A surprise visit by Carl Paladino, millionaire Buffalo developer and newly-announced candidate for Governor, provided some media candy at Tuesday evening’s NYC Charter Revision Commission public hearing at the CUNY Graduate Center in Manhattan. Paladino’s open disdain for New York’s partisan electoral politics brought passion to the dominant message voiced in Tuesday’s public testimony: Make NYC elections non-partisan.
The call for non-partisan elections — pitched by speakers representing the NY Independence Party, such as former Presidential candidate Lenora Fulani — is certain to be a recurring theme as the 2010 charter hearings move around the boroughs. It’s an idea that Mayor Michael Bloomberg has repeatedly endorsed; his 2003 charter commission focused on non-partisan elections but was rebuffed by the city’s voters — despite Bloomberg’s personal $7 million campaign donation to promote the commission’s proposal.
Why the odd-couple marriage between the populist Independence Party and Billionaire Mike Bloomberg? In New York City politics, two groups perennially compete: the municipal-labor-union-backed Democratic Party, which uses DC37 phone banks and local political clubs to mobilize middle-class and working-class voters, and the much smaller Republican Party, which lacks the same number of ground troops, but which, with the help of Wall Street and the real estate community, can buy the media time that re-elected Mike Bloomberg last November and can elect a future mayor like him.
The group with the most to lose if NYC elections go non-partisan is the Democratic Party, which depends on party primaries to hold together the local clubs that deliver votes on Election Day. Without such primaries, which non-partisan elections would eliminate, the Democrats would lose much of their cohesiveness, and a Republican-Independent coalition could prevail.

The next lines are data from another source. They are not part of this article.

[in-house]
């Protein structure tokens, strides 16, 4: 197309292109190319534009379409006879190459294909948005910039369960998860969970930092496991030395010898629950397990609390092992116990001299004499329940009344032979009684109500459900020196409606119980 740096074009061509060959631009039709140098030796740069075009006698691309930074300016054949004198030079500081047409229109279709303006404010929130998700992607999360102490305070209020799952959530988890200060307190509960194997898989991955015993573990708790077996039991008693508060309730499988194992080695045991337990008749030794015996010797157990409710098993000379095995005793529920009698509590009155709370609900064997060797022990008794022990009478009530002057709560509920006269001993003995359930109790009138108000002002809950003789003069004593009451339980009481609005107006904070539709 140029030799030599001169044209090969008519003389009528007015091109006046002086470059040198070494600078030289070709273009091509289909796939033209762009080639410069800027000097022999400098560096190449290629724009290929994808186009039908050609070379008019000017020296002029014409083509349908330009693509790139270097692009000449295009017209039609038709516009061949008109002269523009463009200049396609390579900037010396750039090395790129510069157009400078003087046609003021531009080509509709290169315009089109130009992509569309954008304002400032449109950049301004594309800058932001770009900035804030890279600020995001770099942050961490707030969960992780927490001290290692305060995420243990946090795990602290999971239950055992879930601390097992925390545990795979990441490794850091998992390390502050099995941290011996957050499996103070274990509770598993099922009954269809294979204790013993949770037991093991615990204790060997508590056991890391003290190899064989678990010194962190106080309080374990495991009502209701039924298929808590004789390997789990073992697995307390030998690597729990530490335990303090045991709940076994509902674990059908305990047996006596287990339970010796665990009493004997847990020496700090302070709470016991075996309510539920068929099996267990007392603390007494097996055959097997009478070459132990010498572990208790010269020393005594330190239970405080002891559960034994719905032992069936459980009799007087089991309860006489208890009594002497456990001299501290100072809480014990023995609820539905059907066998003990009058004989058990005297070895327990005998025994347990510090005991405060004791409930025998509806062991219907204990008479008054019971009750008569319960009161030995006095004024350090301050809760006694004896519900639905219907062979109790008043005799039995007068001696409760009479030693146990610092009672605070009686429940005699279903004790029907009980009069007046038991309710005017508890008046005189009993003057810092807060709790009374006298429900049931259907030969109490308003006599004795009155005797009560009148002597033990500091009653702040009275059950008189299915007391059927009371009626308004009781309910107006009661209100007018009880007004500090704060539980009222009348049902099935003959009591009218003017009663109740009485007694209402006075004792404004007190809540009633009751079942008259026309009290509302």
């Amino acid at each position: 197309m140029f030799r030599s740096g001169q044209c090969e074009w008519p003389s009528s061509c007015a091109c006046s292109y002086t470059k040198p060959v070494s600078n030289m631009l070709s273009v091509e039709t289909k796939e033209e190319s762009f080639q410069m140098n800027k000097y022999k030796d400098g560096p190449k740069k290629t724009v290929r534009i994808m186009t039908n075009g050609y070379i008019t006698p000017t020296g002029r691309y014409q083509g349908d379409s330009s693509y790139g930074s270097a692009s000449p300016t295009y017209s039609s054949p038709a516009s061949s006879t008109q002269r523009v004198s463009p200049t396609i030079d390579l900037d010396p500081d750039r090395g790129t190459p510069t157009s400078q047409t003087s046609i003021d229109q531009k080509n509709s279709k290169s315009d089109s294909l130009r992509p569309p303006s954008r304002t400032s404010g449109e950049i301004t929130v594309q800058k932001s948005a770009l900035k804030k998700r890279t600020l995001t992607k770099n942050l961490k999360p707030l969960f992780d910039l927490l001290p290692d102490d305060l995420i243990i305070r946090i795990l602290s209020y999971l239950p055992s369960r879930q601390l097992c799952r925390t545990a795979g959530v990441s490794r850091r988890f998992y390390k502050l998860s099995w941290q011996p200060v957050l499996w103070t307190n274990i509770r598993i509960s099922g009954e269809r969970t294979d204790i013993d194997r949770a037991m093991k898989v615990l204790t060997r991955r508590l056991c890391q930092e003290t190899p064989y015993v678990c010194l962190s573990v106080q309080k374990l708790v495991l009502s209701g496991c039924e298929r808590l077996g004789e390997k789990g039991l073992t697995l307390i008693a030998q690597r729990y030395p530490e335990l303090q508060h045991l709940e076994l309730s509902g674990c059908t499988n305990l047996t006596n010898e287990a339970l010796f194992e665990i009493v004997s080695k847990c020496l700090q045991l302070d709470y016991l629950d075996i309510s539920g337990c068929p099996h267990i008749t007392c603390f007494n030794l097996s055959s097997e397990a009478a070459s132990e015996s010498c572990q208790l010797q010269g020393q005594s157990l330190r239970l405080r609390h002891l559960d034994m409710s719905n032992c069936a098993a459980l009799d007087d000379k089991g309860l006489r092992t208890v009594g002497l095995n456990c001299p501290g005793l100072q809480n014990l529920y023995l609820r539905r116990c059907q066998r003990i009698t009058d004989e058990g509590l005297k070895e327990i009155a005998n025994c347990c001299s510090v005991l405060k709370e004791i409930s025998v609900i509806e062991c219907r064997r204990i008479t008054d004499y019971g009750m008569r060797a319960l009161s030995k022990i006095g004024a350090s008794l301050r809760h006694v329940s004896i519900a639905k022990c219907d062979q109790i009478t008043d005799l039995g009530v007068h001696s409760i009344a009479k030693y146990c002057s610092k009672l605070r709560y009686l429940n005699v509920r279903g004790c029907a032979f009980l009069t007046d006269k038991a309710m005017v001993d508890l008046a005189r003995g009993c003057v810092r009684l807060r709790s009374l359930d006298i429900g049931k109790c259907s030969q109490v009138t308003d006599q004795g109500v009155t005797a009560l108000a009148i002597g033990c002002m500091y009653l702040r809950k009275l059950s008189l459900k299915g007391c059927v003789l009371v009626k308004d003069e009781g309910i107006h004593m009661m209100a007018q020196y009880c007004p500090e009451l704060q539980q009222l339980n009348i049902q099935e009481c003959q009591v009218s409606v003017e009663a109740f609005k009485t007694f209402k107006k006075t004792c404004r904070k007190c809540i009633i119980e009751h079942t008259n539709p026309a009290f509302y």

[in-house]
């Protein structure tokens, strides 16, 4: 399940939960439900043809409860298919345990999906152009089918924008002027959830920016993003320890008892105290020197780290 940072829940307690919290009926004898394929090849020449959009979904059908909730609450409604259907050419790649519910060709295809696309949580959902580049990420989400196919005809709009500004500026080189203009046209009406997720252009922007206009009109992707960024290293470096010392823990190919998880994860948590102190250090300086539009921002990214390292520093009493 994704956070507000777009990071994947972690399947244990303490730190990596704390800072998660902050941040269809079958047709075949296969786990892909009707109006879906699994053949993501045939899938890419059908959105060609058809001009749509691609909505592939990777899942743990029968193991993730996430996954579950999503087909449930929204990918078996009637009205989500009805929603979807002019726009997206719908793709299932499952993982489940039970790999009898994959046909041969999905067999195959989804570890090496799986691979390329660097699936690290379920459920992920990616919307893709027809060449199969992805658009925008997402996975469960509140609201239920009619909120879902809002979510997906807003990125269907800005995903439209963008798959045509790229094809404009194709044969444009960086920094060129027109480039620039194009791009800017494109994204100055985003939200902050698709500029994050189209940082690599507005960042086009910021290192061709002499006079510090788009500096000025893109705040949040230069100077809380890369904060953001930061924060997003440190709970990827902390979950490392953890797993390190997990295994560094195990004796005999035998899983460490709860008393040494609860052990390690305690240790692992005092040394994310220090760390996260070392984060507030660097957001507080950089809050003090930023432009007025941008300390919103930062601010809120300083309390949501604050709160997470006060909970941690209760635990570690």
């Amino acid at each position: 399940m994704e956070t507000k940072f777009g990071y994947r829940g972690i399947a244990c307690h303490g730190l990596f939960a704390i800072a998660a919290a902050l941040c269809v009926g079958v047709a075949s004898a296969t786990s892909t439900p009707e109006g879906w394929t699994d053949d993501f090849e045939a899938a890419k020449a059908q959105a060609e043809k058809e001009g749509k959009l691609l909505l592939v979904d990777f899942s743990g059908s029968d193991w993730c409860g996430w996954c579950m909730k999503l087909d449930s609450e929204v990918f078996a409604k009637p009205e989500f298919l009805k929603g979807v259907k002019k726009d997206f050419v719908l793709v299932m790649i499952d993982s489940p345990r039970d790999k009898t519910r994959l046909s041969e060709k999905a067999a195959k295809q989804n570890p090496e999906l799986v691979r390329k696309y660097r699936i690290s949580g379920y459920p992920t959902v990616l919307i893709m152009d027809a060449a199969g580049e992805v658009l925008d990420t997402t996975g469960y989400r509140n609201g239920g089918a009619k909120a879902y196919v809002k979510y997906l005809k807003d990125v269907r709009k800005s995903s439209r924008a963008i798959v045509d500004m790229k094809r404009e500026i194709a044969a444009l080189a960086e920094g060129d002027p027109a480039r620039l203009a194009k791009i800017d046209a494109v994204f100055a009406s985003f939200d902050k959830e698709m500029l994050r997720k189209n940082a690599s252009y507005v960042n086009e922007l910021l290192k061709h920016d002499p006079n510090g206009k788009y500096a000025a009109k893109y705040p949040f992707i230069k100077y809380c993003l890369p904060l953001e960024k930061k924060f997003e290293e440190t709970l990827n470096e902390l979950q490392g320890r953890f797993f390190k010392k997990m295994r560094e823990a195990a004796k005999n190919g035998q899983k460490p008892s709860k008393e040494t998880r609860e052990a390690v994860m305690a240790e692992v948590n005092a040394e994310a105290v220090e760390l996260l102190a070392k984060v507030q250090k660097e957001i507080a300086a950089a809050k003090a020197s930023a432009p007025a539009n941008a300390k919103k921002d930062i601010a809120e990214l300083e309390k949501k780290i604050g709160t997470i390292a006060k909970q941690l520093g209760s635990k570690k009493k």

If this scenario were to have a chance of succeeding in 2010, it would be because the demographic group swelling the ranks of the Independence Party, mostly younger voters weaned on the Internet, don’t find traditional Democratic Party politics attractive. The zeitgeist of a dysfunctional and scandal-ridden Albany is adding to their estrangement from traditional party politics. Independence Party leaders know this and use such organizations as the Castillo/All Stars Project to attract the young people who were in Tuesday’s audience of about 140 persons.
As the hearing opened, commission Chairman Matthew Goldstein announced the appointment of key staff members, led by Lorna B. Goodman, Executive Director. Ms. Goodman is a former Nassau County Attorney and a 25-year veteran of the NYC Law Department. She will be paid an annualized salary of $160,000.
Apart from this, the charter testimony by Public Advocate Bill de Blasio, Manhattan Borough President Scott Stringer, and Assemblyman James Brennan, focused heavily on the limitations of the charter commission’s current timetable, which contemplates putting proposals on the November, 2010 ballot. Other speakers proposed proportional representation, a stronger land use role for community boards, and the predictable restoration of two-term limits for NYC elected officials.
Most appreciated by us on Tuesday evening was the eloquent — and compelling — testimony of Queens Civic Congress President Patricia Dolan, whose support of community boards and community input into municipal decisions set the tone for most of the other 14 speakers during the evening. Dolan’s testimony is available here in its entirety.